UPDATE: Technical issues on Duolingo
The tech team is aware of the technical issues happening on Duoling and are working to fix them.
But, we ask you, please do not make a flood of posts about it. That clogs the forums which creates it's own, separate problem. If something BIG goes bump on Duolingo, try these instead instead of making a new post about it:
First, if you're new and not sure if it's a general troubleshooting issue or not, check the Help menu, located in the blue bar at the top of the screen. Just hover your mouse over your username there and the menu with the Help option will drop down.
If you know it's something new and unusual, look through a few pages of the forum. Has one person already made a post about it? If so, upvote their post so it rises in the Popular tab and more people can see it. If you don't see it, scroll through a few pages of new posts. Still don't see it? Check the popular tab. Too many stickies in the popular tab? Click on the main language the website is in on the forum list to the right. Click it. Then click it's popular tab. You'll have a few stickies to scroll through, but, not nearly as many.
For example, if the website is in English, click the English forum in the forum list on the right. Scroll past the stickies in the Popular tab there and you'll see the most popular posts for the last couple of days.
If Duolingo goes down completely, you can bookmark this website and check if here http://www.isitdownrightnow.com/duolingo.com.html
You can also check https://twitter.com/duolingo for official announcements
You can check the new Help page, which has added a "News" section https://www.duolingo.com/help
Sometimes, these news sources are running behind. So, please at least check the forums before making a new post.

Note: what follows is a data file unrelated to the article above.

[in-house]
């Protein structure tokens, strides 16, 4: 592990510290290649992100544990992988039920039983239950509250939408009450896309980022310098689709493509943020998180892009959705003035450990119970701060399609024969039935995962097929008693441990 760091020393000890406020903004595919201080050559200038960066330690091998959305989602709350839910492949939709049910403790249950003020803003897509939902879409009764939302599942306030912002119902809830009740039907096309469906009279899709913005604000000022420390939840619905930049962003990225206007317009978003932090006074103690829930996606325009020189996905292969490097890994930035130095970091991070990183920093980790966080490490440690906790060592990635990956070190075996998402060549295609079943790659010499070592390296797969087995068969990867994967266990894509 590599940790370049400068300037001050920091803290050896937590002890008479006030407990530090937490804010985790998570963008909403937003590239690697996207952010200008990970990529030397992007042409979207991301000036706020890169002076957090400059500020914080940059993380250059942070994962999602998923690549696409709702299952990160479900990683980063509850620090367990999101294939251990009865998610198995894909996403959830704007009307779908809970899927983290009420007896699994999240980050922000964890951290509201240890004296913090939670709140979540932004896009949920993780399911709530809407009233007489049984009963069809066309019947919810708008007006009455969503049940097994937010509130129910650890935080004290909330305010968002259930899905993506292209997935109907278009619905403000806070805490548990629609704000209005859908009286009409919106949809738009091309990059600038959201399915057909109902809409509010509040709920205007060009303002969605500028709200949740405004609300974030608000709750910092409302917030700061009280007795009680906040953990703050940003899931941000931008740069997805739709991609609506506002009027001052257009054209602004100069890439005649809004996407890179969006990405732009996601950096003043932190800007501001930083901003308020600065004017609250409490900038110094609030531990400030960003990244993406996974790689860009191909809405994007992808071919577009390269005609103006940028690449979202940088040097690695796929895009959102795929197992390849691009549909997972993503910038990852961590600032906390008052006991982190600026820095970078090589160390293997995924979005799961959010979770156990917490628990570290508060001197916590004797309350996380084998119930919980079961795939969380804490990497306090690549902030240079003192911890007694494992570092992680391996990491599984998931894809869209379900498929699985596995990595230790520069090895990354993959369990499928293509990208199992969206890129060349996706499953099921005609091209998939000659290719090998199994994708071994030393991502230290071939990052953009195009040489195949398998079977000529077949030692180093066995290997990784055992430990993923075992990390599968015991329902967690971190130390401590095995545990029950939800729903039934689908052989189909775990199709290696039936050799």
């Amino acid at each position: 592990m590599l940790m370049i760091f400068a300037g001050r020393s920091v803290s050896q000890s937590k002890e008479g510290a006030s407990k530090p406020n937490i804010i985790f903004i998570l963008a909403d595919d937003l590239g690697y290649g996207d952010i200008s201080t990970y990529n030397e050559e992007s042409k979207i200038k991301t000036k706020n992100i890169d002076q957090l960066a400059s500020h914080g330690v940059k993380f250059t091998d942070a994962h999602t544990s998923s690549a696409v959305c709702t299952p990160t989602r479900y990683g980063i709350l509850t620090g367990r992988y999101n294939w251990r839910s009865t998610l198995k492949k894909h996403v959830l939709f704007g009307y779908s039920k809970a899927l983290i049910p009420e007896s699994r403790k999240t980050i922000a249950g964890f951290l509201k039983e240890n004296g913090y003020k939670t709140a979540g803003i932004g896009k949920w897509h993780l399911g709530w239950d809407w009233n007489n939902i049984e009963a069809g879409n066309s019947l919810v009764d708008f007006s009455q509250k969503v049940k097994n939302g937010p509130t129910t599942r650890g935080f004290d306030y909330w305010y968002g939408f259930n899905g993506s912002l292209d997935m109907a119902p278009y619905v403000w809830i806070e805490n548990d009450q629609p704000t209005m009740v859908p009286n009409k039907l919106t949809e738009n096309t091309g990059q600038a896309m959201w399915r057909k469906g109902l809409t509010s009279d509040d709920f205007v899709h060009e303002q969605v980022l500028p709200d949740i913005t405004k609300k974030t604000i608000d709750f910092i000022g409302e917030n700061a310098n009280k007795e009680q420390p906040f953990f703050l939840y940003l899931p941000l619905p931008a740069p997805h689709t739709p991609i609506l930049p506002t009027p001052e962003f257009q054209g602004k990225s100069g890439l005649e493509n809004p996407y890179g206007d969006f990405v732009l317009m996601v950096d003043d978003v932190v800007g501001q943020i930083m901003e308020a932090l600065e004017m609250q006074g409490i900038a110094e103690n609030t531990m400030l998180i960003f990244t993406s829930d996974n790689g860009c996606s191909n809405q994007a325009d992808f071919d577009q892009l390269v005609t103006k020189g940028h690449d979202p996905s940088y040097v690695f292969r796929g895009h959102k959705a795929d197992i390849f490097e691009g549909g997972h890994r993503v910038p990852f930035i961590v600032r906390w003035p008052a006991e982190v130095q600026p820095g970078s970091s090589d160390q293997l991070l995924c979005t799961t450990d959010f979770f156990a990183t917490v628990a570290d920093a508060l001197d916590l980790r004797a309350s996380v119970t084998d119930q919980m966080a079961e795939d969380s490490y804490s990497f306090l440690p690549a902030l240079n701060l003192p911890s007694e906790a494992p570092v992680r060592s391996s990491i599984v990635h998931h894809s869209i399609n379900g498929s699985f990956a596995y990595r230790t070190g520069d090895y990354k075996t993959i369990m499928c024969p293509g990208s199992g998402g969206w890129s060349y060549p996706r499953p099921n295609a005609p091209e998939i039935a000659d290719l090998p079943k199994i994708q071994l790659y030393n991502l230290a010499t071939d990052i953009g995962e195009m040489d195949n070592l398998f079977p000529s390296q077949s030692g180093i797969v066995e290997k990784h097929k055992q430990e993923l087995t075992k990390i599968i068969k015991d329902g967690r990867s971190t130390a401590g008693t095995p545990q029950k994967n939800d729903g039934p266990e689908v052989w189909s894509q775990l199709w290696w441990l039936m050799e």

Thank you! ^_^
Why are you having so many technical issues recently? In the last three years I have never seen so many issues on this site as there have been since the start of 2017. Please stop these clubs that seem to be causing all these problems and bring back activity and immersion.
Please stop these clubs [...] and bring back activity and immersion.
I'm not sure who you're talking to... the persons dealing with those issues (=staff) aren't in this discussion.
these clubs that seem to be causing all these problems
Even if i don't see the interest of Duo "Clubs", I don't see something indicating they're responsible of all that (at least not more than any other part of Duolingo: they're all implying requests to the servers, thus all "load" the server).
Hi jrikhal That's the point, the clubs are new, they are imposing extra "load" on the server(s) we did not have so many outages before these clubs were created. Remove the clubs, resume usual service.
Remove the clubs, resume usual service.
Still not sure to whom it's addressed... Nobody present in this discussion can do this.
Duolingo adds clubs.
Everything starts overloading.
Duoloingo removes Immersion and, according to some users, the ability to do Lessons. And keeps Clubs and the Forums for spamming kids running.
What is Duolingo's purpose, again?